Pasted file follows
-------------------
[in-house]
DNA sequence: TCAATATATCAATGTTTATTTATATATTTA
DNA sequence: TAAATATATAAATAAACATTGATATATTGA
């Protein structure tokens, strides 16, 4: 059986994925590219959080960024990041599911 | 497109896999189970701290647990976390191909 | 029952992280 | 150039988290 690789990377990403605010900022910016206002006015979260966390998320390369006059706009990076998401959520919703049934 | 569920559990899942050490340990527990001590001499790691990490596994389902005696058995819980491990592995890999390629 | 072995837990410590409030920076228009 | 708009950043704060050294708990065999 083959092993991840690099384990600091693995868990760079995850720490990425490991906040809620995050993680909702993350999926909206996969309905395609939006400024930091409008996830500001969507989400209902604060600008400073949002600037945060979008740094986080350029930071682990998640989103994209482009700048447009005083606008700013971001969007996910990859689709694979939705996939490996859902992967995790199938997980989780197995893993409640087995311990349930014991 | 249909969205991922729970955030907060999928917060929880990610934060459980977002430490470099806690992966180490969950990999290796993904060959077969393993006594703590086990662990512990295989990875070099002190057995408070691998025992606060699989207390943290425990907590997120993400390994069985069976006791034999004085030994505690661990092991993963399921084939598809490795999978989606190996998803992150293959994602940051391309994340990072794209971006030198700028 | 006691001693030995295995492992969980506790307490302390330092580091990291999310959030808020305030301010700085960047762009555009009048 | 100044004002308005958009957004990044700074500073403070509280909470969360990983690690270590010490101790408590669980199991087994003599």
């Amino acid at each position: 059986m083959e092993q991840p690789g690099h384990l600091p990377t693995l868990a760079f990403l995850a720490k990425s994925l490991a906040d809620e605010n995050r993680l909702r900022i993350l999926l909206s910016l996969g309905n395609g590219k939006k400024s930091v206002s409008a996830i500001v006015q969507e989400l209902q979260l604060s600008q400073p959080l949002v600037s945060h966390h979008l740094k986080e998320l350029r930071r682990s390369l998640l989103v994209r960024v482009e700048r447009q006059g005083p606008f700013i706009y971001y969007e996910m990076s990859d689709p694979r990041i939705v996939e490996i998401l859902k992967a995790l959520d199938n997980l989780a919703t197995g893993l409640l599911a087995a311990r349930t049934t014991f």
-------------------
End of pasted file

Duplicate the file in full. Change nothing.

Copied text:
[in-house]
DNA sequence: TCAATATATCAATGTTTATTTATATATTTA
DNA sequence: TAAATATATAAATAAACATTGATATATTGA
């Protein structure tokens, strides 16, 4: 059986994925590219959080960024990041599911 | 497109896999189970701290647990976390191909 | 029952992280 | 150039988290 690789990377990403605010900022910016206002006015979260966390998320390369006059706009990076998401959520919703049934 | 569920559990899942050490340990527990001590001499790691990490596994389902005696058995819980491990592995890999390629 | 072995837990410590409030920076228009 | 708009950043704060050294708990065999 083959092993991840690099384990600091693995868990760079995850720490990425490991906040809620995050993680909702993350999926909206996969309905395609939006400024930091409008996830500001969507989400209902604060600008400073949002600037945060979008740094986080350029930071682990998640989103994209482009700048447009005083606008700013971001969007996910990859689709694979939705996939490996859902992967995790199938997980989780197995893993409640087995311990349930014991 | 249909969205991922729970955030907060999928917060929880990610934060459980977002430490470099806690992966180490969950990999290796993904060959077969393993006594703590086990662990512990295989990875070099002190057995408070691998025992606060699989207390943290425990907590997120993400390994069985069976006791034999004085030994505690661990092991993963399921084939598809490795999978989606190996998803992150293959994602940051391309994340990072794209971006030198700028 | 006691001693030995295995492992969980506790307490302390330092580091990291999310959030808020305030301010700085960047762009555009009048 | 100044004002308005958009957004990044700074500073403070509280909470969360990983690690270590010490101790408590669980199991087994003599």
């Amino acid at each position: 059986m083959e092993q991840p690789g690099h384990l600091p990377t693995l868990a760079f990403l995850a720490k990425s994925l490991a906040d809620e605010n995050r993680l909702r900022i993350l999926l909206s910016l996969g309905n395609g590219k939006k400024s930091v206002s409008a996830i500001v006015q969507e989400l209902q979260l604060s600008q400073p959080l949002v600037s945060h966390h979008l740094k986080e998320l350029r930071r682990s390369l998640l989103v994209r960024v482009e700048r447009q006059g005083p606008f700013i706009y971001y969007e996910m990076s990859d689709p694979r990041i939705v996939e490996i998401l859902k992967a995790l959520d199938n997980l989780a919703t197995g893993l409640l599911a087995a311990r349930t049934t014991f």